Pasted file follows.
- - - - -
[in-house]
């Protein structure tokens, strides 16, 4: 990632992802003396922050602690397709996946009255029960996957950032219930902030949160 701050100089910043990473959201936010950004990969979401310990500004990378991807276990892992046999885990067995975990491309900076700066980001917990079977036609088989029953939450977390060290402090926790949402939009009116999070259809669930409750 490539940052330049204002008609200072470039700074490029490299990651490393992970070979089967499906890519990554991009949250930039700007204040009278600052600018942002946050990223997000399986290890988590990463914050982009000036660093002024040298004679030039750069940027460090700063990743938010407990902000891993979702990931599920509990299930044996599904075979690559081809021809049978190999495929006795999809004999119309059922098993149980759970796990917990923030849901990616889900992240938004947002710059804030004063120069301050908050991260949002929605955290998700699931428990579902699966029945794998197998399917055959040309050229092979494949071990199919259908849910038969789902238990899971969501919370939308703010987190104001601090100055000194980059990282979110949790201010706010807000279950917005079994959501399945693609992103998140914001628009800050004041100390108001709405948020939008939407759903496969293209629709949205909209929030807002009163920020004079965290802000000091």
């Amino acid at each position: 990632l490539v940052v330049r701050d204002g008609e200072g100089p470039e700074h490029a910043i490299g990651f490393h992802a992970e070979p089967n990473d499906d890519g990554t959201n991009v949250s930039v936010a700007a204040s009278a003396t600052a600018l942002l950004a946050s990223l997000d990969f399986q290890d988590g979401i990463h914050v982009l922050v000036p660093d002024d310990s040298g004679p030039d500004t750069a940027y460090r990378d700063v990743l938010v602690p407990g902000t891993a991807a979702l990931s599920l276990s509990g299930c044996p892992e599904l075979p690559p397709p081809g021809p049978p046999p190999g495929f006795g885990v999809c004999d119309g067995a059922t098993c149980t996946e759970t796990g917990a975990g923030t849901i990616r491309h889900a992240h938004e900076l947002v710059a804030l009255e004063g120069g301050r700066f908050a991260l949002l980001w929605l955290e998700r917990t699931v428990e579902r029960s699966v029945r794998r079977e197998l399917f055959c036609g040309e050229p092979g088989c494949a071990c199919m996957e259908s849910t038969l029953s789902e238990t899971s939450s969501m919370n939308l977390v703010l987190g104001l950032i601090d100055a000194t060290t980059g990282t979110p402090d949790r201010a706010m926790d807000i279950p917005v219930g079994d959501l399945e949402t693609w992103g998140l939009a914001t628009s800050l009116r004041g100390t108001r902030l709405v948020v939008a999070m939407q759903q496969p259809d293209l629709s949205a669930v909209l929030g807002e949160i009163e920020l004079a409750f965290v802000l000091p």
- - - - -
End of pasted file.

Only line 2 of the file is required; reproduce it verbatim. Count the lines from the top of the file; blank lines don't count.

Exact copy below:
């Protein structure tokens, strides 16, 4: 990632992802003396922050602690397709996946009255029960996957950032219930902030949160 701050100089910043990473959201936010950004990969979401310990500004990378991807276990892992046999885990067995975990491309900076700066980001917990079977036609088989029953939450977390060290402090926790949402939009009116999070259809669930409750 490539940052330049204002008609200072470039700074490029490299990651490393992970070979089967499906890519990554991009949250930039700007204040009278600052600018942002946050990223997000399986290890988590990463914050982009000036660093002024040298004679030039750069940027460090700063990743938010407990902000891993979702990931599920509990299930044996599904075979690559081809021809049978190999495929006795999809004999119309059922098993149980759970796990917990923030849901990616889900992240938004947002710059804030004063120069301050908050991260949002929605955290998700699931428990579902699966029945794998197998399917055959040309050229092979494949071990199919259908849910038969789902238990899971969501919370939308703010987190104001601090100055000194980059990282979110949790201010706010807000279950917005079994959501399945693609992103998140914001628009800050004041100390108001709405948020939008939407759903496969293209629709949205909209929030807002009163920020004079965290802000000091």